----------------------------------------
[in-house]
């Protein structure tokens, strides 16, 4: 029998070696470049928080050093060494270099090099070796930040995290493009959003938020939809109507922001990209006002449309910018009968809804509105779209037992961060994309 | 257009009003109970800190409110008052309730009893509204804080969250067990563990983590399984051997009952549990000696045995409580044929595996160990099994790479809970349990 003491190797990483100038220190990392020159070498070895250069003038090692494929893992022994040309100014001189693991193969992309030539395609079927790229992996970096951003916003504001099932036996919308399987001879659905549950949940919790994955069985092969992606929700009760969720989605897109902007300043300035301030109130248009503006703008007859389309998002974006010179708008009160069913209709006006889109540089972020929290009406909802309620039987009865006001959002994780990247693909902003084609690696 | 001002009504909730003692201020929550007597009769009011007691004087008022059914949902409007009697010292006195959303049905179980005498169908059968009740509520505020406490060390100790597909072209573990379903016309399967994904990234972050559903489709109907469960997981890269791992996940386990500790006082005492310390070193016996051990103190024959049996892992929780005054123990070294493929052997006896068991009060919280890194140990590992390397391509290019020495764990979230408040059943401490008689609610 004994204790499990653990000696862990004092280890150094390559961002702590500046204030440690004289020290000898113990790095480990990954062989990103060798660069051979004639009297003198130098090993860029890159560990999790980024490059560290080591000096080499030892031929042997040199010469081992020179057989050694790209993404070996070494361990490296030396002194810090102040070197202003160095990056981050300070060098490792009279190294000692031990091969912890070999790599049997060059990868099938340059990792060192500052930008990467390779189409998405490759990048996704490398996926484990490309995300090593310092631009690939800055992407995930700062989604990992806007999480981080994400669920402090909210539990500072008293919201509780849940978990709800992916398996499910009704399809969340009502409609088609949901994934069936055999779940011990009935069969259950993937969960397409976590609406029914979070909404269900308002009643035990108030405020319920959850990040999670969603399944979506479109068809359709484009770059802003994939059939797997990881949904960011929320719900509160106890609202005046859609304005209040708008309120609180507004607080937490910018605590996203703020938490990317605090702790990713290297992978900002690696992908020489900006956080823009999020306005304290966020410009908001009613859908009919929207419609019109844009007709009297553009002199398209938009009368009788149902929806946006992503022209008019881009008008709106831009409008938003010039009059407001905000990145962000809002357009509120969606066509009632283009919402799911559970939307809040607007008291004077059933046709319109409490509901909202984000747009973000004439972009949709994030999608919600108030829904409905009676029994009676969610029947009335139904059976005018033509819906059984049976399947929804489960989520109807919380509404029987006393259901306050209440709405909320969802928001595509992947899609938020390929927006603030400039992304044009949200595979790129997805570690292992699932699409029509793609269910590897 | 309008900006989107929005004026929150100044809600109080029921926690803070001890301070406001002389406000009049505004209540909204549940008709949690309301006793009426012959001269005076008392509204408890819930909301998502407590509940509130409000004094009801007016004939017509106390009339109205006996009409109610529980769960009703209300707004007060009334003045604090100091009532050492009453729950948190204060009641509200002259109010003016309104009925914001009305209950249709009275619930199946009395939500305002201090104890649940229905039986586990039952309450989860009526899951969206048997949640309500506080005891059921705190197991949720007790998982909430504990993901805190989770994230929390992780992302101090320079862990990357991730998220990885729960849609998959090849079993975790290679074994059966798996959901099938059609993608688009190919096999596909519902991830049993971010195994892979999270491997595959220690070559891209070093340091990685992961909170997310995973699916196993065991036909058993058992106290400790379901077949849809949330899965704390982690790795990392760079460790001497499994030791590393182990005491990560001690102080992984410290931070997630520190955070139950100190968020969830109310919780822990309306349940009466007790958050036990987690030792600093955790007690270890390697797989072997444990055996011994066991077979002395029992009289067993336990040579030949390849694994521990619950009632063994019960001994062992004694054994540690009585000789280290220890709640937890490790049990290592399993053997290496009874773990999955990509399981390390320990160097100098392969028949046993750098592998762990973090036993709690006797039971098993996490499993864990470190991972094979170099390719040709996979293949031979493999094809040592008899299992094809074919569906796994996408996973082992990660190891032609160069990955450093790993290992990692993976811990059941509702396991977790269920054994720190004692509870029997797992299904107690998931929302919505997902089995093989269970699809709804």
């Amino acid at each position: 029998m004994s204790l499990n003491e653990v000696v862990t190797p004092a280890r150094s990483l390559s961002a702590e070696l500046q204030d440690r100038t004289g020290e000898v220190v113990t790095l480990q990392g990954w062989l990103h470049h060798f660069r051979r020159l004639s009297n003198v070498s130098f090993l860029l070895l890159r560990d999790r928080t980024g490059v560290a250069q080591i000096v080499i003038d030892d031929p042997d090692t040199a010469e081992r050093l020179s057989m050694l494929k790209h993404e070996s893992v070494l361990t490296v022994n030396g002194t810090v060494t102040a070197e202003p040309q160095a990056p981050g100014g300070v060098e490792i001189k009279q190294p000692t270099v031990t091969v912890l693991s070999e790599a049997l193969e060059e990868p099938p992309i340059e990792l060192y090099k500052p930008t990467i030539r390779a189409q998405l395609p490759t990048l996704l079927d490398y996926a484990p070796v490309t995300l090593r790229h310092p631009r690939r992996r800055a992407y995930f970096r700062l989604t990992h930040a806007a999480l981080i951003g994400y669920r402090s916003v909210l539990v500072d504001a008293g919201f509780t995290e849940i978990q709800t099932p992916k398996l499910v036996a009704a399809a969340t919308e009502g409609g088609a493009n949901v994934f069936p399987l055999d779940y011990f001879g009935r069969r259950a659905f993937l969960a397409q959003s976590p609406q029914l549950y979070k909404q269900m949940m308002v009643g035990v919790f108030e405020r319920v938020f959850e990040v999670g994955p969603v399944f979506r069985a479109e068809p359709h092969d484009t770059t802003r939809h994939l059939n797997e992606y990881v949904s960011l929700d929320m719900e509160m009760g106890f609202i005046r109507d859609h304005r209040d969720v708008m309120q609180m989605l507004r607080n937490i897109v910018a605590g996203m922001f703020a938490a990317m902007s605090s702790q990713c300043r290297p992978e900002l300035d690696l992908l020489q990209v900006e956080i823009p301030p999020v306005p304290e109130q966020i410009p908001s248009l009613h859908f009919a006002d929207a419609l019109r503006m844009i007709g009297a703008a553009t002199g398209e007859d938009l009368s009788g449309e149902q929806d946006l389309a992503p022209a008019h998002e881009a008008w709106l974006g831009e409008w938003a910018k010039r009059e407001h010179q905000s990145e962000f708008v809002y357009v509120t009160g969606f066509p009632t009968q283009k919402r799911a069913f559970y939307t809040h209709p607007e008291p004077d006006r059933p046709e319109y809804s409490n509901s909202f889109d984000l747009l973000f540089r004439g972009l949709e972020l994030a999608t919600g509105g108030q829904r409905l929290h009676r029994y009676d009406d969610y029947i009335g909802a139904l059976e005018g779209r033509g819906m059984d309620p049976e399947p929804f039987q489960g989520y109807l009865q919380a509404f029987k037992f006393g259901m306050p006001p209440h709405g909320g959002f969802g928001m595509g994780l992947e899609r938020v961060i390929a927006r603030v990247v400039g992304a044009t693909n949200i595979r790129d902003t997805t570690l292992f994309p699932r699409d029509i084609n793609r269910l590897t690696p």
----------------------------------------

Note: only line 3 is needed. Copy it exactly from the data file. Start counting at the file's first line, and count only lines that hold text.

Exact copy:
């Amino acid at each position: 029998m004994s204790l499990n003491e653990v000696v862990t190797p004092a280890r150094s990483l390559s961002a702590e070696l500046q204030d440690r100038t004289g020290e000898v220190v113990t790095l480990q990392g990954w062989l990103h470049h060798f660069r051979r020159l004639s009297n003198v070498s130098f090993l860029l070895l890159r560990d999790r928080t980024g490059v560290a250069q080591i000096v080499i003038d030892d031929p042997d090692t040199a010469e081992r050093l020179s057989m050694l494929k790209h993404e070996s893992v070494l361990t490296v022994n030396g002194t810090v060494t102040a070197e202003p040309q160095a990056p981050g100014g300070v060098e490792i001189k009279q190294p000692t270099v031990t091969v912890l693991s070999e790599a049997l193969e060059e990868p099938p992309i340059e990792l060192y090099k500052p930008t990467i030539r390779a189409q998405l395609p490759t990048l996704l079927d490398y996926a484990p070796v490309t995300l090593r790229h310092p631009r690939r992996r800055a992407y995930f970096r700062l989604t990992h930040a806007a999480l981080i951003g994400y669920r402090s916003v909210l539990v500072d504001a008293g919201f509780t995290e849940i978990q709800t099932p992916k398996l499910v036996a009704a399809a969340t919308e009502g409609g088609a493009n949901v994934f069936p399987l055999d779940y011990f001879g009935r069969r259950a659905f993937l969960a397409q959003s976590p609406q029914l549950y979070k909404q269900m949940m308002v009643g035990v919790f108030e405020r319920v938020f959850e990040v999670g994955p969603v399944f979506r069985a479109e068809p359709h092969d484009t770059t802003r939809h994939l059939n797997e992606y990881v949904s960011l929700d929320m719900e509160m009760g106890f609202i005046r109507d859609h304005r209040d969720v708008m309120q609180m989605l507004r607080n937490i897109v910018a605590g996203m922001f703020a938490a990317m902007s605090s702790q990713c300043r290297p992978e900002l300035d690696l992908l020489q990209v900006e956080i823009p301030p999020v306005p304290e109130q966020i410009p908001s248009l009613h859908f009919a006002d929207a419609l019109r503006m844009i007709g009297a703008a553009t002199g398209e007859d938009l009368s009788g449309e149902q929806d946006l389309a992503p022209a008019h998002e881009a008008w709106l974006g831009e409008w938003a910018k010039r009059e407001h010179q905000s990145e962000f708008v809002y357009v509120t009160g969606f066509p009632t009968q283009k919402r799911a069913f559970y939307t809040h209709p607007e008291p004077d006006r059933p046709e319109y809804s409490n509901s909202f889109d984000l747009l973000f540089r004439g972009l949709e972020l994030a999608t919600g509105g108030q829904r409905l929290h009676r029994y009676d009406d969610y029947i009335g909802a139904l059976e005018g779209r033509g819906m059984d309620p049976e399947p929804f039987q489960g989520y109807l009865q919380a509404f029987k037992f006393g259901m306050p006001p209440h709405g909320g959002f969802g928001m595509g994780l992947e899609r938020v961060i390929a927006r603030v990247v400039g992304a044009t693909n949200i595979r790129d902003t997805t570690l292992f994309p699932r699409d029509i084609n793609r269910l590897t690696p």